How Do I know if I am Entitled to Child Support?

After a divorce, child support is a constant topic of discussion. Child support is basically the amount of money paid monthly to the person who is raising a child to help cover the child’s expenses. The custodial parent, or the parent who has primary custody of the child, receives money from the non-custodial parent, who has a less significant role in caring for the child. Therefore, a caregiver, who primarily cares for the child’s needs, is entitled to request child support.

What are the Child Support Guidelines?

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Once the primary caregiver has been established, there are certain income guidelines that a Pennsylvania court will look at to determine how much child support will be paid. In essence, the non-custodial parent will pay a fixed amount based off of both spouses’ income and the number of children involved.

However, a judge can look at other factors, which can affect the amount of support paid.

These include:

  • The child’s age
  • The assets and liabilities of both parents
  • Additional support obligations
  • Any unusual needs and/or fixed obligations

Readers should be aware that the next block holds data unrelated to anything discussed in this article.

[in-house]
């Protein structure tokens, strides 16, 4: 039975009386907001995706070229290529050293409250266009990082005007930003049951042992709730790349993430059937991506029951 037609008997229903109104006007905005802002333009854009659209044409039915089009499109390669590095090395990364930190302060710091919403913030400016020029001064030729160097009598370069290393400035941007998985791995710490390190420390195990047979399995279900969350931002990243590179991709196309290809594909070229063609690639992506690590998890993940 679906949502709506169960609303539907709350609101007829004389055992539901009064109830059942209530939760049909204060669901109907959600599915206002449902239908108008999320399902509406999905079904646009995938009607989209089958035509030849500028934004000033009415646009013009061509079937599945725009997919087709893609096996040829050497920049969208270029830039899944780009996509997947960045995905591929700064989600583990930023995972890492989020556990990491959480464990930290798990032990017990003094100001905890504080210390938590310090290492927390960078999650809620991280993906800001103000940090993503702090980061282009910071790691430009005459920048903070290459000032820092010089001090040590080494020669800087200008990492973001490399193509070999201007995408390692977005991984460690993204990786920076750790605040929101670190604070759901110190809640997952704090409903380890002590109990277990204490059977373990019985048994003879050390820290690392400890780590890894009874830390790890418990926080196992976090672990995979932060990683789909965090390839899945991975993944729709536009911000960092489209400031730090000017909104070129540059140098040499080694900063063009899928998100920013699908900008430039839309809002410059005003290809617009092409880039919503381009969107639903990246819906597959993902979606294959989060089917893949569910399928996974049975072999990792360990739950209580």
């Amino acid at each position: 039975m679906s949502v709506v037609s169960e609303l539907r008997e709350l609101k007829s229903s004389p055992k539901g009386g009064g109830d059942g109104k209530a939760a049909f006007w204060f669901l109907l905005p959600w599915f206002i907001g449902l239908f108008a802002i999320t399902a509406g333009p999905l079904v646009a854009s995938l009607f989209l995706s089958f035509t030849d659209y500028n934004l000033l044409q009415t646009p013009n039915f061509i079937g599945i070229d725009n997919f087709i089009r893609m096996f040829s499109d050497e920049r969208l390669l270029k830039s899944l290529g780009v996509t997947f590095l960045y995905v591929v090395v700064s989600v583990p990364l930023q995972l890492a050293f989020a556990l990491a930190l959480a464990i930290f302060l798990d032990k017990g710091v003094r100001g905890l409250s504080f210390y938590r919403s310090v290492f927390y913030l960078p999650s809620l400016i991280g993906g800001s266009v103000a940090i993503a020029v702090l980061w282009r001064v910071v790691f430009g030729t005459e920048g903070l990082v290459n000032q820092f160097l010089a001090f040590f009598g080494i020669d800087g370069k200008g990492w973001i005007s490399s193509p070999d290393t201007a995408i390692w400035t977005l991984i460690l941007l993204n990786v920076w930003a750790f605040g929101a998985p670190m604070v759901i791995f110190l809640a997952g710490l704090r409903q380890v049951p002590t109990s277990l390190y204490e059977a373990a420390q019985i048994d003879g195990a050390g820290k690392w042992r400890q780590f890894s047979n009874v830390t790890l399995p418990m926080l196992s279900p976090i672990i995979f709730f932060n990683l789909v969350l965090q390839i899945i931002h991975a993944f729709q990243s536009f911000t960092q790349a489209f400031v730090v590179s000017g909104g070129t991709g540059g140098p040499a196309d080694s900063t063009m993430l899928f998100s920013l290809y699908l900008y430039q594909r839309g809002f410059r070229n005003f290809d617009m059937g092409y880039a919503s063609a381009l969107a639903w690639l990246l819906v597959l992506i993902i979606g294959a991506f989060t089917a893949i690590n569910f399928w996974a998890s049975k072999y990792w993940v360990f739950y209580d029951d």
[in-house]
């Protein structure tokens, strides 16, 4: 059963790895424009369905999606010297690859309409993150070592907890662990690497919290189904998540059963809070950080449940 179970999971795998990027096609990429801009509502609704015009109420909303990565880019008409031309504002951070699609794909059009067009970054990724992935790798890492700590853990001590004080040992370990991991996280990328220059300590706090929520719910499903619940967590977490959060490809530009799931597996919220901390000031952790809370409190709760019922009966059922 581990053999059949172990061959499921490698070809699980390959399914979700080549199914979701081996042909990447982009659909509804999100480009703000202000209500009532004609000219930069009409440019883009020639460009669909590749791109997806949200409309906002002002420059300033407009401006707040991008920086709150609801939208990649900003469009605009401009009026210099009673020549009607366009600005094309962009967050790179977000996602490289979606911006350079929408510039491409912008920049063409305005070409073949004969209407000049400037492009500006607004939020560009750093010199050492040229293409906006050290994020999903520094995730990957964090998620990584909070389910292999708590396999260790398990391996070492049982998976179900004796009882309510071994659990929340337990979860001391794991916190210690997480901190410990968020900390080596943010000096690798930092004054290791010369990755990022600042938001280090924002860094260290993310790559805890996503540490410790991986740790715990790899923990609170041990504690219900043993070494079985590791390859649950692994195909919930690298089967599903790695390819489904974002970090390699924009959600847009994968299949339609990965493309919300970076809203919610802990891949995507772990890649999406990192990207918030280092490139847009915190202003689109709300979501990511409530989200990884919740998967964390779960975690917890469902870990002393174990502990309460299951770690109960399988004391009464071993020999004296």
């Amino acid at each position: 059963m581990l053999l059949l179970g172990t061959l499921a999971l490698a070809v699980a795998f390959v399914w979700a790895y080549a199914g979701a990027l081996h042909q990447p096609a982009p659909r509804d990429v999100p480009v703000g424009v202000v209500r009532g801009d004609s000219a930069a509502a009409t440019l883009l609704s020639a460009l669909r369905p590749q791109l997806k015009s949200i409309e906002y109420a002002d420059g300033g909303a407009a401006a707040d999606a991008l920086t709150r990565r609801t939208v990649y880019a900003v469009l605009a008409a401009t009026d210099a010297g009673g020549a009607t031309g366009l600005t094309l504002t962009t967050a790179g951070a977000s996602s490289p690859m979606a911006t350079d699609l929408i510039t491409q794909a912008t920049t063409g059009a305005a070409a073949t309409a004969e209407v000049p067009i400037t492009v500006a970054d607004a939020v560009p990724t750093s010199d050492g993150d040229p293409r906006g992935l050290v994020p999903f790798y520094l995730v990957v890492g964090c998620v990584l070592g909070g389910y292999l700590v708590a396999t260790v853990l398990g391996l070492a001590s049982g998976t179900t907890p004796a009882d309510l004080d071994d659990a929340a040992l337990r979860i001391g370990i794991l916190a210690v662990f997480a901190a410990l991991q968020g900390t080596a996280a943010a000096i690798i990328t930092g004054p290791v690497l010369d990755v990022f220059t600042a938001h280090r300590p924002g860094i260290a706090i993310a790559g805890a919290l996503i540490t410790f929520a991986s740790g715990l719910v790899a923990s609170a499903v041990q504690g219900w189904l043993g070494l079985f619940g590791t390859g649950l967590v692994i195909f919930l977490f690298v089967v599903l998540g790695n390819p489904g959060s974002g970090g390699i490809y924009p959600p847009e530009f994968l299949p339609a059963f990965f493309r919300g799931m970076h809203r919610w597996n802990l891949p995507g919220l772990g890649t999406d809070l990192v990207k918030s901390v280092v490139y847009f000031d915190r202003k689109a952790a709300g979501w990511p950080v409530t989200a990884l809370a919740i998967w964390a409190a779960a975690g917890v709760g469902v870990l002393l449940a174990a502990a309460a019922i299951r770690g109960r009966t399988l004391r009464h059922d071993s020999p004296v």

• Standard of living
  • Medical expenses, which are not covered by insurance
  • Other factors, which include the child’s best interests

How is the Amount of Child Support Calculated?

An easily accessible Pennsylvania child support calculator can help parents estimate how much support they will pay or receive. Besides taking into account both parents’ gross income, a person will need to know the tax status of both parents, any alimony that’s paid or received, the child’s medical insurance premiums and child care expenses to come up with the right amount. It is important to note that while the calculator gives an accurate guess, it’s not the guaranteed payment that will be paid or received.

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How Long is Child Support Paid?

Typically, child support is paid until a child reaches the age of 18. There are some exceptions such as when a child is emancipated and child support is no longer required. On the other hand, a court might require that a disabled child receives support payments for an extended period of time. In some cases, one or both parents are responsible for expenses related to college or vocational training following high school.

Apply for Child Support with the Help of Our Philadelphia Family Law Attorneys

In order to receive child support payment, you must file with your county court. If the thought of going through the filing process seems overwhelming, you can contact the family law lawyers at Sadek and Cooper Law Offices to help you start the process and ensure you receive your child’s rightful support payment.

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